Snow Crash and... The Future!

I've been rereading Snow Crash by Neal Stephenson, one of the most important cyberpunk novels, and almost certainly the most entertaining. As with any speculative science fiction, it's interesting to see what Stephenson got right, and what he got wrong.
The big concept in Snow Crash is the Metaverse, and in particular The Street. It's a VR community, where people are represented by customizable avatars. It sounds a lot like a MMORPG such as World of Warcraft, and there is even a program on The Street that allow for sword fighting between people.
The huge difference The Street and any real massively multiplayer game (or environment) is that the most important development that attracted people to The Street was the ability for the avatar's faces to reflect the emotions of the users. So far, that's the exact opposite of how online VR has been developing. Using the example of Warcraft, essentially all communication is still done with text. As the years have gone by internet text chat has developed its own protocols and customs for expressing emotions. Warcraft does have some primitive avatar emoting, based on simplistic triggers in the text chat. For example, if you type something that ends in a question mark, your onscreen character will shrug to signify asking a question. It isn't very realistic, mainly because the timing is way off. However, I suspect that the technology won't get much more advanced than the Warcraft model for a good while. We still don't have the bandwith to connect hundreds of thousands of people via audio to one server, let alone the kind of face-scanning Stephenson was postulating.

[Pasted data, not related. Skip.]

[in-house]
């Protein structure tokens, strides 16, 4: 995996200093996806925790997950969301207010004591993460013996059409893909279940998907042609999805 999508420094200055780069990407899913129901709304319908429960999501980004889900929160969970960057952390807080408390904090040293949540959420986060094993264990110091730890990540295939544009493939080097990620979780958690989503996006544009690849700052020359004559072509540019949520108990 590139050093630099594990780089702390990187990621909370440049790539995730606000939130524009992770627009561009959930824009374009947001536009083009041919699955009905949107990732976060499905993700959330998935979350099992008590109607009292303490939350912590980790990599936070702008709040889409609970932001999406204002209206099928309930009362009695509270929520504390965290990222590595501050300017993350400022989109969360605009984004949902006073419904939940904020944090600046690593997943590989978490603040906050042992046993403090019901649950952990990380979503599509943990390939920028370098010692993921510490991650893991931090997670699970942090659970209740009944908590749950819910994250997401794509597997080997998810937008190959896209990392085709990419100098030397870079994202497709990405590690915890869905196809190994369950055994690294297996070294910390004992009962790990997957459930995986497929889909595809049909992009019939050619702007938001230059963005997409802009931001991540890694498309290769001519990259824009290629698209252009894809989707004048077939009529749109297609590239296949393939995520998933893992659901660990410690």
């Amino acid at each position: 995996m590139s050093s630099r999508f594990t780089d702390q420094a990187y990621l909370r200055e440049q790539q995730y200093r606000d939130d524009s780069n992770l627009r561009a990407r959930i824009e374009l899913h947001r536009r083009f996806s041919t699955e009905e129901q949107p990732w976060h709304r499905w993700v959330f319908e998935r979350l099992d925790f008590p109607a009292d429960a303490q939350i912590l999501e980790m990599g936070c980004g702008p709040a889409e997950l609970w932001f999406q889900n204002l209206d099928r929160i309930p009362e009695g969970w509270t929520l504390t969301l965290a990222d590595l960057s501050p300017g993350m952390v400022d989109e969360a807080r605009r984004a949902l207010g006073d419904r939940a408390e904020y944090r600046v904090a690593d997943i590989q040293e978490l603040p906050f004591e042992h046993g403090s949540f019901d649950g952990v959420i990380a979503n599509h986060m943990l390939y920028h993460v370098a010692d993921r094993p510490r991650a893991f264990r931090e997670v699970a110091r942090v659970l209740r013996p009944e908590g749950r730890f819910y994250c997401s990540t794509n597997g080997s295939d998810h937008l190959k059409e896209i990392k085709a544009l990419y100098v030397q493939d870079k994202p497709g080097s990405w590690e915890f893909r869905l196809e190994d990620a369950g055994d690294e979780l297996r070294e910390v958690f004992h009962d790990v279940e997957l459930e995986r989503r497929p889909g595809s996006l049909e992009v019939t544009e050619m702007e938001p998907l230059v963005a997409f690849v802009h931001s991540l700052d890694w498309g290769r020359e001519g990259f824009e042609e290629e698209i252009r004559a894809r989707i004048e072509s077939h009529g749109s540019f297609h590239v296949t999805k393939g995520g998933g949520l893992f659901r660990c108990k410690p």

In the somewhat more amusing category, I'd be very surprised if Google Earth wasn't directly inspired by the Earth program Hiro uses in the novel. Though Google Earth is 2D and not updated live (or very often at all, judging from the 3-year old pictures of my neighborhood), but the concept is the same and it includes the same interface trick that results in you "diving" into the locations you're selecting.

Posted: Sun - August 6, 2006 at